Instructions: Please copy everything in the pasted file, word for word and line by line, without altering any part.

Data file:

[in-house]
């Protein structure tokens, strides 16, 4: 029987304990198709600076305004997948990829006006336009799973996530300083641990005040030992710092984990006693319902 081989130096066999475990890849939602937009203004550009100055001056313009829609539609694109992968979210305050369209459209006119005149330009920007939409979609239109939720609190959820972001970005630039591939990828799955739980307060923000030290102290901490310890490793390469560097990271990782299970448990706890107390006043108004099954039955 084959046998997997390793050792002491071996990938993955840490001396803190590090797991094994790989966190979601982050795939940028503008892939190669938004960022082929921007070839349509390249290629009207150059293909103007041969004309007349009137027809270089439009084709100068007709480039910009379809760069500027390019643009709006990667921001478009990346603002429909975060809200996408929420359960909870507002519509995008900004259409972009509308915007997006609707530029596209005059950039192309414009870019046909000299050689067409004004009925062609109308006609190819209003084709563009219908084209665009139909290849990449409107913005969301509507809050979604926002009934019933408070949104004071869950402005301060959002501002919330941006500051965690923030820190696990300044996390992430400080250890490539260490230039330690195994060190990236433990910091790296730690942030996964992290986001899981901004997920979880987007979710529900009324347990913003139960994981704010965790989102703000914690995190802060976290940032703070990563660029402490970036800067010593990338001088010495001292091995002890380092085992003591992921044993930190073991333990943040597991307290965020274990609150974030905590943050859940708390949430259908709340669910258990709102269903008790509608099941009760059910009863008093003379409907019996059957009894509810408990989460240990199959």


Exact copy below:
[in-house]
């Protein structure tokens, strides 16, 4: 029987304990198709600076305004997948990829006006336009799973996530300083641990005040030992710092984990006693319902 081989130096066999475990890849939602937009203004550009100055001056313009829609539609694109992968979210305050369209459209006119005149330009920007939409979609239109939720609190959820972001970005630039591939990828799955739980307060923000030290102290901490310890490793390469560097990271990782299970448990706890107390006043108004099954039955 084959046998997997390793050792002491071996990938993955840490001396803190590090797991094994790989966190979601982050795939940028503008892939190669938004960022082929921007070839349509390249290629009207150059293909103007041969004309007349009137027809270089439009084709100068007709480039910009379809760069500027390019643009709006990667921001478009990346603002429909975060809200996408929420359960909870507002519509995008900004259409972009509308915007997006609707530029596209005059950039192309414009870019046909000299050689067409004004009925062609109308006609190819209003084709563009219908084209665009139909290849990449409107913005969301509507809050979604926002009934019933408070949104004071869950402005301060959002501002919330941006500051965690923030820190696990300044996390992430400080250890490539260490230039330690195994060190990236433990910091790296730690942030996964992290986001899981901004997920979880987007979710529900009324347990913003139960994981704010965790989102703000914690995190802060976290940032703070990563660029402490970036800067010593990338001088010495001292091995002890380092085992003591992921044993930190073991333990943040597991307290965020274990609150974030905590943050859940708390949430259908709340669910258990709102269903008790509608099941009760059910009863008093003379409907019996059957009894509810408990989460240990199959």